December 11, 2020
By Stewart Elgie, Professor of Law & Economics at uOttawa, Smart Prosperity Chair, and Jonas Goldman, Research Associate, Smart Prosperity Institute
1. Canada now has a plan to fully reach its Paris climate target (-30% by 2030), with the measures to get there. That is big. (The previous plan got 70% of the way there.) And the plan expects to exceed the target if provinces take additional action, and once all measures are implemented, as the modeling doesn’t count all reductions, such as those from new transit and innovation.
2. The carbon price will continue to go up after 2022, as will the rebates to Canadians. It will rise by $15/year (which amounts to about three cents/litre of gas) until 2030. This is good news. Carbon pricing is the lowest cost way to reduce emissions and spur innovation. Setting a 10-year carbon price trajectory will give businesses and households the certainty they need to make long-term investments to reduce their carbon footprint. And with 100% of revenues rebated, people who lower their carbon footprint will keep more money in their pocket.
3. Big investments ($15B) will be made to build a clean economy, as well as to support Canadians and businesses going low carbon. These investments include home/building energy efficiency retrofits, electric vehicle rebates, clean energy, transit, net-zero business investments, clean tech (like SDTC and agriculture), and biofuels.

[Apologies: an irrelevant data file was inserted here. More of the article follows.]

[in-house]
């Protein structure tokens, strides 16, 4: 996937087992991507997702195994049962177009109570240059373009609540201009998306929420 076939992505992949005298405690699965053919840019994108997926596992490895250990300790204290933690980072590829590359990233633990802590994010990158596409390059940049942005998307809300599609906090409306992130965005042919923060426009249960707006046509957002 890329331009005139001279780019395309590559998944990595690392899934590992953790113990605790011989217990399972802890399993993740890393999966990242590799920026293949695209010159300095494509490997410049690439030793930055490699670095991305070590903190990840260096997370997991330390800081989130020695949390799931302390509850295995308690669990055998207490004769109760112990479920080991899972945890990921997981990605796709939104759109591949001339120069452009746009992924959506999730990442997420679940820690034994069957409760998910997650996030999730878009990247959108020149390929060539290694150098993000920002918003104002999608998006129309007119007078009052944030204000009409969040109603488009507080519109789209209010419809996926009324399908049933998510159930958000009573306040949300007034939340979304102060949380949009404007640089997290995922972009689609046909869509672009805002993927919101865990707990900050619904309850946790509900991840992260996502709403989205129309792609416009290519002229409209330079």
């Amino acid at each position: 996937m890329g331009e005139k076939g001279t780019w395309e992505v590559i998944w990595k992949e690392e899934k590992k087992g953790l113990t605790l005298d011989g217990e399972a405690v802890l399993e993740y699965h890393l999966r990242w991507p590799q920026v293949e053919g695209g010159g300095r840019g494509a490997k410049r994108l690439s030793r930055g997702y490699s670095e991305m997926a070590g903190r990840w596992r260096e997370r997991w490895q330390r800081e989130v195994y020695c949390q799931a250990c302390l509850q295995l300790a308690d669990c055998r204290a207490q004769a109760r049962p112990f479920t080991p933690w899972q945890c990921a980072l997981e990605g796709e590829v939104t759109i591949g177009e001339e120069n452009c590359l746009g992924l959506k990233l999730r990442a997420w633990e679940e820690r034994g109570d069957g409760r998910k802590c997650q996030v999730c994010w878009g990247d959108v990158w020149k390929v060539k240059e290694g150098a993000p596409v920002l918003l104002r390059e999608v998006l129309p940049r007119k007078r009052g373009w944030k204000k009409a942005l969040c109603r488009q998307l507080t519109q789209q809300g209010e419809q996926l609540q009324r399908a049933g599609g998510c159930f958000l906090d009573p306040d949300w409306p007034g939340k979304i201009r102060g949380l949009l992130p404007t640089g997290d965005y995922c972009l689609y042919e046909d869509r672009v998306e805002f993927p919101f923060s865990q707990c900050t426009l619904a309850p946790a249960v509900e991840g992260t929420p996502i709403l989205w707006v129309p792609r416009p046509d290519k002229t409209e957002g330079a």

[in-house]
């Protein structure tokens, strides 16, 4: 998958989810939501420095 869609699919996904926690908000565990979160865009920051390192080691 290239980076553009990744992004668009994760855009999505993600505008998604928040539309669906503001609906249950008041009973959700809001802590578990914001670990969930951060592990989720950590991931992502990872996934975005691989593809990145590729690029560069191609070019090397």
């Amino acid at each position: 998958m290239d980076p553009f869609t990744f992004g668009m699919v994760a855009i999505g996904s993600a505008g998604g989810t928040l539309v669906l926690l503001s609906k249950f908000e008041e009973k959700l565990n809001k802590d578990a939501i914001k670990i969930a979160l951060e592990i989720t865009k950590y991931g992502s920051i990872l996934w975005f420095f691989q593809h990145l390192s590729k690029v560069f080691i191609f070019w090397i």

4. Other key elements in the plan, include: tougher vehicle emission standards; a recommitment to low carbon building/retrofit codes; a Net Zero corporate tax cut (50%); tougher methane standards post-2030; low-carbon Agriculture funds and fertilizer CO2 targets (-30%); hydrogen funding and strategy (forthcoming); and an assessment of long-term infrastructure needs to reach Net Zero. Importantly, the plan states that economic stimulus spending will all go through a climate lens.
5. The plan does not include a mandate to sell more EVs (as BC and QC have), a Clean Fuel Standard for natural gas (just liquid fuels), actions to reduce rail or shipping emissions, or key tax incentives for clean tech (such as capital cost, investor credit, or CCUS). It also does not address several of the key recommendations from the Sustainable Finance Panel, such as support for the scale-up of clean tech firms (a key gap), or building sectoral clean competitiveness roadmaps, which is critical.
The bottom line is that Canada now has a plan to fully meet its Paris target. This is historic. We missed our two prior global targets because there was no plan. We’ve seen more climate action in the past four years, from the federal and some provincial governments, than in the prior 20. There is much more to do, but our country is now on a good path. The next step: implement!